I wanted to stick transforms on a mesh, and I was curious about the fastest solution in vanilla maya (no plugins). I was only interested in position, not orientation, as in my situation getting orientation from normals could be a bit unpredictable. Maya’s finally got a pointOnPoly node but interestingly it was the slowest solution. The old fallback was using follicle nodes, which is also slow. I didn’t try an old rivet script, which from memory uses quite a bit of history to convert edges to curves and such. To benchmark these I used a default polySphere with a locator set to follow every vertex, 382 in total. Interestingly, the best results are with one big expression running a bunch of pointPosition commands.
This is in Maya 2015:
pointOnPoly: 11.86 fps
pointOnPoly, disconnect rotate: 12.78 fps
Follicle: 16.31 fps
Expression per transform: 27.38 fps
One big expression: 38.33 fps
I’ve been sitting on a dummy puppet update for a while, since he’s only really useful as a showcase I haven’t had too much incentive to keep him up to date, but I still think he’s good for showing where Puppeteer development is at. The biggest update I’m testing with this release is the puppeteer context menu:
In theory if you have the ml_puppet.py script in your scripts directory, this should be the menu you see when you right click on any of dummy’s controls. Having these sorts of tools quickly and easily accessible can really help with animating efficiently.
If you download the latest dummy zip, it contains the latest ml_puppet and ml_utilities which is required for this menu to work. Try it out and let me know what you think.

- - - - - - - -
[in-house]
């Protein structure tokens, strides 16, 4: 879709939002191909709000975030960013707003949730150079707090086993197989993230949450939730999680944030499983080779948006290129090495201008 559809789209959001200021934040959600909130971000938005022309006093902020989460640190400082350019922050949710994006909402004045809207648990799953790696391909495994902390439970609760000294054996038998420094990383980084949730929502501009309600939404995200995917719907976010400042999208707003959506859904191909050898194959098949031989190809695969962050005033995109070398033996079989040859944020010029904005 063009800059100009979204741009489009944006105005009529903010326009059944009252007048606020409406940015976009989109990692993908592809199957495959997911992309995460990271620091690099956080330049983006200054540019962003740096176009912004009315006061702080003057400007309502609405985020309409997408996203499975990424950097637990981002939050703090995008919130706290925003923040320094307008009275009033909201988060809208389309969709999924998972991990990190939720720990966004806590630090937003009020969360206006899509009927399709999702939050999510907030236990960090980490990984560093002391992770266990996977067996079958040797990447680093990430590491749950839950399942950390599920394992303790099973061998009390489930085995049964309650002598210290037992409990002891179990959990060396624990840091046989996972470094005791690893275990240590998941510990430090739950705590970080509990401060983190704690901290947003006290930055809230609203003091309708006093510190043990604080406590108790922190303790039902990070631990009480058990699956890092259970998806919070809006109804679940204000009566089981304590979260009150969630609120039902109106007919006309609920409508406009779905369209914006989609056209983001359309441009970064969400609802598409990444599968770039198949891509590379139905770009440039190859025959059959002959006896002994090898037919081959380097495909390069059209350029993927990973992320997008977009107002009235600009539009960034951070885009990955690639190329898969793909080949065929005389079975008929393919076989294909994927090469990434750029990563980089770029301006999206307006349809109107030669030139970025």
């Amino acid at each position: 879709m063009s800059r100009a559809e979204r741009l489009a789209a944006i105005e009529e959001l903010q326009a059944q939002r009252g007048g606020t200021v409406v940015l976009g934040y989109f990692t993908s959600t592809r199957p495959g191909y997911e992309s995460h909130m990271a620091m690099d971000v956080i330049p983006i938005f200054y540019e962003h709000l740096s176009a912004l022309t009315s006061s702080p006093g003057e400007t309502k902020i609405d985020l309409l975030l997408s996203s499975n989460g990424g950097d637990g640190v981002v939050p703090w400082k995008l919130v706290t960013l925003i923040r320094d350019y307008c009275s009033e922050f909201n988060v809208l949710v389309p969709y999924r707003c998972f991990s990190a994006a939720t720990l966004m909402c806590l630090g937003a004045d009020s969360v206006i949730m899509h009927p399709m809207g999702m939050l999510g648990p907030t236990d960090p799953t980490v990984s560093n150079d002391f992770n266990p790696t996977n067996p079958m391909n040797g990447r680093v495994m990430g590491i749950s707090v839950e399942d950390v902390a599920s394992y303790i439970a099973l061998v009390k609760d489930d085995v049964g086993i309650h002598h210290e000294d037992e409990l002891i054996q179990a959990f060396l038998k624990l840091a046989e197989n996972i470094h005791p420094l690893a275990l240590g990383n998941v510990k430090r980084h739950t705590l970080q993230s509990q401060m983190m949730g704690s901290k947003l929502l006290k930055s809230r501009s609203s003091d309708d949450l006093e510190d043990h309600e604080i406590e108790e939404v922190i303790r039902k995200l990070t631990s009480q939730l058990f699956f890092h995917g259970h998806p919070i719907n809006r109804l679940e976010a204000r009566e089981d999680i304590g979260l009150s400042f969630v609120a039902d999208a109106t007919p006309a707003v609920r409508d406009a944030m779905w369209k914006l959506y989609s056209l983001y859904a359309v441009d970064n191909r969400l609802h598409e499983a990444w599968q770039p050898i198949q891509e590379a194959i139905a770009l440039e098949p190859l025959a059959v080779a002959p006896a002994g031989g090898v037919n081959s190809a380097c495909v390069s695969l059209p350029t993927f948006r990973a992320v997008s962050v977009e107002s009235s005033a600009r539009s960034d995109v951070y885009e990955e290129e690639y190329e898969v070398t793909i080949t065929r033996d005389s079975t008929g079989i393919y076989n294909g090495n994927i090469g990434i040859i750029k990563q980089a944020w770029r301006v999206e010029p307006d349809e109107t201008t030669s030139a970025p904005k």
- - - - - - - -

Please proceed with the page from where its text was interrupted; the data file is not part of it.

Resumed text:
It turns out the version of ml_breakdownDragger that’s been available on this site for the last couple months didn’t actually work. I hadn’t noticed because I had done an update but never uploaded it. Anyway, it’s fixed now, so if you’ve run into an error please grab it again. Sorry about that!
A slight detour from your regular programming, I just wanted to quickly share that my dad’s house was finalled today. A year ago my siblings and I were struggling with what to do about this:
Over the past year, we’ve been so humbled and grateful to receive so much help and support from family, friends and strangers. A few days ago, this is what things looked like as a final work party was attending to the finishing touches:
So I just wanted to take a moment to say a heartfelt thanks to the kind people who helped us get here, whether I know you or not, you’ve helped to bring some measure of closure and relief to our family.
Thanks most of all to my sister and brother, who have spent so much of their energy driving this project. I love you guys.
This video from FXGuide is the best one I’ve seen so far in terms of going into a bit of detail around the work we did on Dawn of the Planet of the Apes, and the different challenges faced by different disciplines at Weta, which is nice: